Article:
ADHD is a disorder that has received a lot of coverage over the past years. Hyperactive children cannot focus or stay calm, but they also get bored, and that is where the issues start. When in school, such ADHD children are viewed as problematic since they cannot pay attention and stay seated for long. Their teachers end up scolding for disrupting class activities, and there is a no-win situation.
The newest study on the matter might prove truly helpful for children, their parents and the tutors and teachers. Florida State University researchers have conducted a study that demonstrated that fidgeting can help ADHD children learn better. Therefore, the main problem of the disorder is not hyperactivity as it has been previously believed.
25 children with ADHD took part in the test, including boys and girls aged from eight to twelve years old. All of them had to do several memory tasks. Meanwhile, the researchers monitored them and noted how much they felt the need to fidget while finishing their work.
The first task consisted of memorizing multiple dots that were projected on a screen. After they had disappeared, the children had to put them in the same color order as they have previously showed up. For the second task, the participants had to remember various numbers and letters and, later on, reorder those from the smallest one to the biggest one.
As was expected, the children fidgeted throughout the entire test. However, the researchers noticed that they tended to fidget more when they could not finish their tasks, as in remembering the dots, the numbers or the letters. The conclusion was that when the demand on memory is high, children start getting stressed and thus the hyperactivity level increases. Furthermore, the issues appear to worsen when they realize they cannot do what they were asked, and not during the actual process of learning.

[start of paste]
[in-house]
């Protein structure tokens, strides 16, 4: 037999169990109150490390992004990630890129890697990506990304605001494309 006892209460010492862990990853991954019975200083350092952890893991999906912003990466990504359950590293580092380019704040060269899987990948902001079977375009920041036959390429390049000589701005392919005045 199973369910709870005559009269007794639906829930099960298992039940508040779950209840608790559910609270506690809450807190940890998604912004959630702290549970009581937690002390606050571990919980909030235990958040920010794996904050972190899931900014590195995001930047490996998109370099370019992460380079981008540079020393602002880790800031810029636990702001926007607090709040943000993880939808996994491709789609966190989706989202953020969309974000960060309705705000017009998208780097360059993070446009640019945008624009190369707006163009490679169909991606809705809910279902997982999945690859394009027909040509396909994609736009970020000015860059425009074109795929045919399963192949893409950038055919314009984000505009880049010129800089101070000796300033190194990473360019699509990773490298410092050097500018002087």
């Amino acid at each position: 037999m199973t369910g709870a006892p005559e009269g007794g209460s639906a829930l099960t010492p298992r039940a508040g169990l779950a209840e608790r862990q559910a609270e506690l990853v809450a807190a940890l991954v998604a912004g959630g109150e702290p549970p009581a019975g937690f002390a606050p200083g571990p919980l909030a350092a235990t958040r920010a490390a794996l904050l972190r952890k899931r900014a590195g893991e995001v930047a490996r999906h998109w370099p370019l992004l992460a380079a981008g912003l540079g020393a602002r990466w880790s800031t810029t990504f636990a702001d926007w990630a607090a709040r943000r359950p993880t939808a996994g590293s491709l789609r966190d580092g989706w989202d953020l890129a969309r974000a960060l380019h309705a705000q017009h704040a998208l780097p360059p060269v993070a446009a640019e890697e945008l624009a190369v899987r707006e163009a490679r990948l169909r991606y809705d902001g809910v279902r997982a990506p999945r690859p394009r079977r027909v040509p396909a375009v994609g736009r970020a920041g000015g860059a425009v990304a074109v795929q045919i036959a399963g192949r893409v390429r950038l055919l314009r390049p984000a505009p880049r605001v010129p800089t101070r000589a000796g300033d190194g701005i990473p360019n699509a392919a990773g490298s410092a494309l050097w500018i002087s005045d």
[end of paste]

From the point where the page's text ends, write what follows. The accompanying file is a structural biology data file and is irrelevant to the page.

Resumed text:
Another study seconds this one, as its results point out that ADHD children who fidget can better concentrate and learn. However, fidgeting can stand for two different reasons: it either is a form of anxiousness or it actually helps them focus on the task at hand.
In either case, researchers recommend both teachers and parents to focus not on the process that determines the child to fidget, but the results of the kid when he or she is concentrating on a task. In the end, it is not so important whether they fidget if they can finish school properly with a minimum level of stress.
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